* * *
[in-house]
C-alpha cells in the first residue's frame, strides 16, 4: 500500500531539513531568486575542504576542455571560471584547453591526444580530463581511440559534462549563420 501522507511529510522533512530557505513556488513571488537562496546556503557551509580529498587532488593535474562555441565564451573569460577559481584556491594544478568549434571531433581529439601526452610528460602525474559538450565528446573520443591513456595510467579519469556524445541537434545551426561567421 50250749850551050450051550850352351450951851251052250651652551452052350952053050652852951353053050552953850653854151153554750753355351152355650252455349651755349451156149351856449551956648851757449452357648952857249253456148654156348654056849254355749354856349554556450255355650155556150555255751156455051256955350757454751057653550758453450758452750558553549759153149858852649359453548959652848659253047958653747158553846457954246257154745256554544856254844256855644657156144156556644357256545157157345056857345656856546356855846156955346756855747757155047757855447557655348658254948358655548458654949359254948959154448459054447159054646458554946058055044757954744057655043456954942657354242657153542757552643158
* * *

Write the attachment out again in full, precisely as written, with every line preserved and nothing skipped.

[in-house]
C-alpha cells in the first residue's frame, strides 16, 4: 500500500531539513531568486575542504576542455571560471584547453591526444580530463581511440559534462549563420 501522507511529510522533512530557505513556488513571488537562496546556503557551509580529498587532488593535474562555441565564451573569460577559481584556491594544478568549434571531433581529439601526452610528460602525474559538450565528446573520443591513456595510467579519469556524445541537434545551426561567421 50250749850551050450051550850352351450951851251052250651652551452052350952053050652852951353053050552953850653854151153554750753355351152355650252455349651755349451156149351856449551956648851757449452357648952857249253456148654156348654056849254355749354856349554556450255355650155556150555255751156455051256955350757454751057653550758453450758452750558553549759153149858852649359453548959652848659253047958653747158553846457954246257154745256554544856254844256855644657156144156556644357256545157157345056857345656856546356855846156955346756855747757155047757855447557655348658254948358655548458654949359254948959154448459054447159054646458554946058055044757954744057655043456954942657354242657153542757552643158